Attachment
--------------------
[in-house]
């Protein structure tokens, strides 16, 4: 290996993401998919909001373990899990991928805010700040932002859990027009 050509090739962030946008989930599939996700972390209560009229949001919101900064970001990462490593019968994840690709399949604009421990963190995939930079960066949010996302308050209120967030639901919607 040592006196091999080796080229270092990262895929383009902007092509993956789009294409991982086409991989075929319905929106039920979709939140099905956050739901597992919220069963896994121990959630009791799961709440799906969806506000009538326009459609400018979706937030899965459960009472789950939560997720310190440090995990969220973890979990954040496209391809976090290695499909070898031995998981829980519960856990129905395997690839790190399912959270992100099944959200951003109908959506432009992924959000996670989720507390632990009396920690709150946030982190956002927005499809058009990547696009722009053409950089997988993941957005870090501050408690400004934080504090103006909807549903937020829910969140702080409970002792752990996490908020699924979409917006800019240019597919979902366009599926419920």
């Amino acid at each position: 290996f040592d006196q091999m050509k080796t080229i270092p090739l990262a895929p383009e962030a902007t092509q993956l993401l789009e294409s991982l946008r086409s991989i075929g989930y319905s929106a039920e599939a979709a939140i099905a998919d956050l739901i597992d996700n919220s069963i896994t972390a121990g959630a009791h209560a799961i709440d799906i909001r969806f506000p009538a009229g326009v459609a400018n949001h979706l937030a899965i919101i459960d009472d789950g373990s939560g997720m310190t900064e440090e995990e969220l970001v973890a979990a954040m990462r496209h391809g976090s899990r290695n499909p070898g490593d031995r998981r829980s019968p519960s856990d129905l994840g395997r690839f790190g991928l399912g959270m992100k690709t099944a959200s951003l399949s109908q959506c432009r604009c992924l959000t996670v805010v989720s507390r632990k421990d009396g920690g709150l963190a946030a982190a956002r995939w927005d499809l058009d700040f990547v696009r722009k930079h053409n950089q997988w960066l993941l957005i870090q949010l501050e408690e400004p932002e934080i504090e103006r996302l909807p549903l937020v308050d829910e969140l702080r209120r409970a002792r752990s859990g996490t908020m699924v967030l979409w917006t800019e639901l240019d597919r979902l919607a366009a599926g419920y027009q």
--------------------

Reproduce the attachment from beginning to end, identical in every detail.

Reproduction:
[in-house]
């Protein structure tokens, strides 16, 4: 290996993401998919909001373990899990991928805010700040932002859990027009 050509090739962030946008989930599939996700972390209560009229949001919101900064970001990462490593019968994840690709399949604009421990963190995939930079960066949010996302308050209120967030639901919607 040592006196091999080796080229270092990262895929383009902007092509993956789009294409991982086409991989075929319905929106039920979709939140099905956050739901597992919220069963896994121990959630009791799961709440799906969806506000009538326009459609400018979706937030899965459960009472789950939560997720310190440090995990969220973890979990954040496209391809976090290695499909070898031995998981829980519960856990129905395997690839790190399912959270992100099944959200951003109908959506432009992924959000996670989720507390632990009396920690709150946030982190956002927005499809058009990547696009722009053409950089997988993941957005870090501050408690400004934080504090103006909807549903937020829910969140702080409970002792752990996490908020699924979409917006800019240019597919979902366009599926419920």
């Amino acid at each position: 290996f040592d006196q091999m050509k080796t080229i270092p090739l990262a895929p383009e962030a902007t092509q993956l993401l789009e294409s991982l946008r086409s991989i075929g989930y319905s929106a039920e599939a979709a939140i099905a998919d956050l739901i597992d996700n919220s069963i896994t972390a121990g959630a009791h209560a799961i709440d799906i909001r969806f506000p009538a009229g326009v459609a400018n949001h979706l937030a899965i919101i459960d009472d789950g373990s939560g997720m310190t900064e440090e995990e969220l970001v973890a979990a954040m990462r496209h391809g976090s899990r290695n499909p070898g490593d031995r998981r829980s019968p519960s856990d129905l994840g395997r690839f790190g991928l399912g959270m992100k690709t099944a959200s951003l399949s109908q959506c432009r604009c992924l959000t996670v805010v989720s507390r632990k421990d009396g920690g709150l963190a946030a982190a956002r995939w927005d499809l058009d700040f990547v696009r722009k930079h053409n950089q997988w960066l993941l957005i870090q949010l501050e408690e400004p932002e934080i504090e103006r996302l909807p549903l937020v308050d829910e969140l702080r209120r409970a002792r752990s859990g996490t908020m699924v967030l979409w917006t800019e639901l240019d597919r979902l919607a366009a599926g419920y027009q």